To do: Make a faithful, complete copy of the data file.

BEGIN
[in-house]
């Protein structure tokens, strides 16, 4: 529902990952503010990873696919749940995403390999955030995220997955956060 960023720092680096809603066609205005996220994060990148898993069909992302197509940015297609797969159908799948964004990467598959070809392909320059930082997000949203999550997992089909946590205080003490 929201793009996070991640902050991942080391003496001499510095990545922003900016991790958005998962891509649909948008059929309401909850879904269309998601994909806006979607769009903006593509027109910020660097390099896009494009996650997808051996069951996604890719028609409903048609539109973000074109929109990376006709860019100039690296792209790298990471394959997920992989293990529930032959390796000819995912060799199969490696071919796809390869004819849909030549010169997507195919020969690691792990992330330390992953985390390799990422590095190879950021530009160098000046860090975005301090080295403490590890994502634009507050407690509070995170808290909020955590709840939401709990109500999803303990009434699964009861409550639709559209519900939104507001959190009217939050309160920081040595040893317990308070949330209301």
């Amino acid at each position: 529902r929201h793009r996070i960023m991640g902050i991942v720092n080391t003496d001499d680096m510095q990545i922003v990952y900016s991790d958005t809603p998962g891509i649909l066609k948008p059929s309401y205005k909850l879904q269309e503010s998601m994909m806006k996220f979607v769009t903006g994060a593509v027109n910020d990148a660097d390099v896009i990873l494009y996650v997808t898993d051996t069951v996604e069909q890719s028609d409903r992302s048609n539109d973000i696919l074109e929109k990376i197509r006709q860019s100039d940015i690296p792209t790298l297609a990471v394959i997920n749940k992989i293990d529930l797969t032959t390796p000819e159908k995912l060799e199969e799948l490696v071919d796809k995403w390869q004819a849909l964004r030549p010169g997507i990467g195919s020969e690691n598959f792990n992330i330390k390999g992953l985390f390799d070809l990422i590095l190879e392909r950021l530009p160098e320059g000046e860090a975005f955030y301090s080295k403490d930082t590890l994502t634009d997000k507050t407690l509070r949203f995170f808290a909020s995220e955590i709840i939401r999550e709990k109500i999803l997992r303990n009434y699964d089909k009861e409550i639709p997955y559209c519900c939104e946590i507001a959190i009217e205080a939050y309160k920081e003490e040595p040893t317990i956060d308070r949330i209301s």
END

[in-house]
């Protein structure tokens, strides 16, 4: 529902990952503010990873696919749940995403390999955030995220997955956060 960023720092680096809603066609205005996220994060990148898993069909992302197509940015297609797969159908799948964004990467598959070809392909320059930082997000949203999550997992089909946590205080003490 929201793009996070991640902050991942080391003496001499510095990545922003900016991790958005998962891509649909948008059929309401909850879904269309998601994909806006979607769009903006593509027109910020660097390099896009494009996650997808051996069951996604890719028609409903048609539109973000074109929109990376006709860019100039690296792209790298990471394959997920992989293990529930032959390796000819995912060799199969490696071919796809390869004819849909030549010169997507195919020969690691792990992330330390992953985390390799990422590095190879950021530009160098000046860090975005301090080295403490590890994502634009507050407690509070995170808290909020955590709840939401709990109500999803303990009434699964009861409550639709559209519900939104507001959190009217939050309160920081040595040893317990308070949330209301």
């Amino acid at each position: 529902r929201h793009r996070i960023m991640g902050i991942v720092n080391t003496d001499d680096m510095q990545i922003v990952y900016s991790d958005t809603p998962g891509i649909l066609k948008p059929s309401y205005k909850l879904q269309e503010s998601m994909m806006k996220f979607v769009t903006g994060a593509v027109n910020d990148a660097d390099v896009i990873l494009y996650v997808t898993d051996t069951v996604e069909q890719s028609d409903r992302s048609n539109d973000i696919l074109e929109k990376i197509r006709q860019s100039d940015i690296p792209t790298l297609a990471v394959i997920n749940k992989i293990d529930l797969t032959t390796p000819e159908k995912l060799e199969e799948l490696v071919d796809k995403w390869q004819a849909l964004r030549p010169g997507i990467g195919s020969e690691n598959f792990n992330i330390k390999g992953l985390f390799d070809l990422i590095l190879e392909r950021l530009p160098e320059g000046e860090a975005f955030y301090s080295k403490d930082t590890l994502t634009d997000k507050t407690l509070r949203f995170f808290a909020s995220e955590i709840i939401r999550e709990k109500i999803l997992r303990n009434y699964d089909k009861e409550i639709p997955y559209c519900c939104e946590i507001a959190i009217e205080a939050y309160k920081e003490e040595p040893t317990i956060d308070r949330i209301s």